Now it's time to dye! You need heat and acid to set this dye on protein fibers. With food coloring, you have to add some vinegar; a tablespoon in the dye stock is plenty (this doesn't have to be measured either! No wonder I love this!). The Kool-aid doesn't need vinegar because it already has citric acid. The heat is simple too: microwave! (Stovetop and oven work just as well too--but don't boil the yarn; it felts.)

Above, my tests are ready to microwave: I put 1mL of the dye stock into a baggie, added more water, and put in my wet yarn. I did more of the blue because I had a few samples of other things I was thinking about dyeing.

I nuked them for 2 minutes, let them sit for 10 and nuked them for 2 minutes. I repeated this until the dye bath "exhausted," meaning the water was clear (or milky in the case of the Kool-aid, but the dye was absorbed by the yarn). Here they are after microwaving:

Baggies may not be the best choice for this... But notice how the yarn is colorful and the water, not so much.

My daughter and I picked the colors for her sweater from the samples and then I stuck the yarn to be dyed in the full dye baths:

And, below, after microwaving. Check out the water--it's clear, except in the purple. Blue dyes often take longer to exhaust, so I recommend leaving the yarn in overnight after heating:

This jar of yellow did something interesting. Maybe I didn't have enough acid in it, but while it was in a cool-down phase between microwave bouts, I was worried about how much dye was left in the water. I added more vinegar and turned around to put away my big ol' jug. By the time I looked back, the water was perfectly clear and the yarn a vibrant yellow!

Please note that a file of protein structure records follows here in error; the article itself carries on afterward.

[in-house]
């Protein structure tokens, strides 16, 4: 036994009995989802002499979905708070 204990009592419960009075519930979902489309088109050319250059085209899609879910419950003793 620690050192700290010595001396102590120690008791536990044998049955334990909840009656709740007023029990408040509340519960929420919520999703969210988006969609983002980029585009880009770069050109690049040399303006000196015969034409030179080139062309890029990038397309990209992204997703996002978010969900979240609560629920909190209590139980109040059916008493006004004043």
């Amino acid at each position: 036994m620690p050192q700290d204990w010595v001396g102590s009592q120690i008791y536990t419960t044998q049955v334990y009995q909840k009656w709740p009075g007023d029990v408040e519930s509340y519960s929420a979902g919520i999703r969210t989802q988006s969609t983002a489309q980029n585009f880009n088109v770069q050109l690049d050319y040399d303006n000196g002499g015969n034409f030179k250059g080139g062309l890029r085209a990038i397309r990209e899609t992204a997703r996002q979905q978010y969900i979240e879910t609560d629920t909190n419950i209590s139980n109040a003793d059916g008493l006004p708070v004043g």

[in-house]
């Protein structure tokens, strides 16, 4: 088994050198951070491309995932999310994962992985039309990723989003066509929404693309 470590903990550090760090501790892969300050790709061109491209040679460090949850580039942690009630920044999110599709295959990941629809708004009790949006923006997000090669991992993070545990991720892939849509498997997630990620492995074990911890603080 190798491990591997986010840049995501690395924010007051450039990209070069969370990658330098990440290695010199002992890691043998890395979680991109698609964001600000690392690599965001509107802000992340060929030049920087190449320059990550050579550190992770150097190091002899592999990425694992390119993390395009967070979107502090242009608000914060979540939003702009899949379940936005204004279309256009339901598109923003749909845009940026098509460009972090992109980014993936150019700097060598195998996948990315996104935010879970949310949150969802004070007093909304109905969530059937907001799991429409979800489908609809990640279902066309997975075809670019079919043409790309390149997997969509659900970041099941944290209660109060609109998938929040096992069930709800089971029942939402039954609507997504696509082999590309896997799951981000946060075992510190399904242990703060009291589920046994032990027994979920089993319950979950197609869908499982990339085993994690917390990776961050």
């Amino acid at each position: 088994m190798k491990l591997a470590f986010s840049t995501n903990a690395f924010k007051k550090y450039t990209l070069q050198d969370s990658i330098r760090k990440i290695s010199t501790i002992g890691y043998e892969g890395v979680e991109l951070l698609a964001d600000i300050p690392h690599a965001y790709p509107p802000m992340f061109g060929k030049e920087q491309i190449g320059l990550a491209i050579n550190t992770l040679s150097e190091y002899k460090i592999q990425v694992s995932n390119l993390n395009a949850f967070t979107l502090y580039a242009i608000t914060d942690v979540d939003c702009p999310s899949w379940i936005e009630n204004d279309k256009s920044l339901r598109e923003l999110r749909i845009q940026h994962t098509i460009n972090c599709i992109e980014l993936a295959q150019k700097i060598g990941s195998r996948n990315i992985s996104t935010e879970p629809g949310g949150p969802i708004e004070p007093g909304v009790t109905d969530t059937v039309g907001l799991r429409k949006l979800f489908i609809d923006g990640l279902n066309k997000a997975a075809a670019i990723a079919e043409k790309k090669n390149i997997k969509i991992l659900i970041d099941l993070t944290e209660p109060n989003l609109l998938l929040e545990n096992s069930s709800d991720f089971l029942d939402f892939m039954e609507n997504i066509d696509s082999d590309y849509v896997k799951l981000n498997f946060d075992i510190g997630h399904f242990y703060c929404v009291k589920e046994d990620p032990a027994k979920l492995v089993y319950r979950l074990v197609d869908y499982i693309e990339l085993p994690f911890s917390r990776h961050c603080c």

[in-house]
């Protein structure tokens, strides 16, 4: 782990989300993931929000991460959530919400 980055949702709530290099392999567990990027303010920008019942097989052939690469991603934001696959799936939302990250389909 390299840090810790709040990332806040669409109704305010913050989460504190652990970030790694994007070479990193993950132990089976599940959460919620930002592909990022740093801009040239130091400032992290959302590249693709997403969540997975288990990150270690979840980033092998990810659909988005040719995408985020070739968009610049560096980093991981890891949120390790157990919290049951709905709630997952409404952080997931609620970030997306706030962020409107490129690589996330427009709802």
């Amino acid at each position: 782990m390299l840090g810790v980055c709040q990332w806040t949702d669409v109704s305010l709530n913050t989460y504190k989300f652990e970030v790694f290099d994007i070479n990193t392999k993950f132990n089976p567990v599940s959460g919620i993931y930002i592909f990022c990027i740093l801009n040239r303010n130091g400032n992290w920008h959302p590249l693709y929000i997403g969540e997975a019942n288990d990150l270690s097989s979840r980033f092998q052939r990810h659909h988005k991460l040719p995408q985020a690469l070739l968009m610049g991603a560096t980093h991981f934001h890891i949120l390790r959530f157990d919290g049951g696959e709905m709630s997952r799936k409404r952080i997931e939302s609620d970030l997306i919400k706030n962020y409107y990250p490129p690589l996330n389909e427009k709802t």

Allow the yarn to cool--you can speed this up by taking it out of the dye bath, but DO NOT PUT COLD WATER ON HOT YARN. This will cause the yarn to felt.

Once it's cool, you'll want to rinse the yarn with clean water. Be sure the rinse water runs clear. If it doesn't, either your dye isn't set, and you need more acid and/or heat, or you've used more dye than the yarn can actually absorb, so the excess is washing off. The yarn will usually fade more dramatically if the problem is that the dye isn't set.

And now it's time to dry! Above, the yarn is hanging out in my salad spinner, which is really handy for drying small amount of yarn. Below, it's hanging on a chair with a fan to dry the rest of the way.

Since this was for colorwork, I made myself some posterboard bobbins and wound up the yarn. The darker pink and the white are purchased--Knit Picks Wool of the Andes Sport in Rouge and White--and the white is the base for the other colors.
And in the finished product: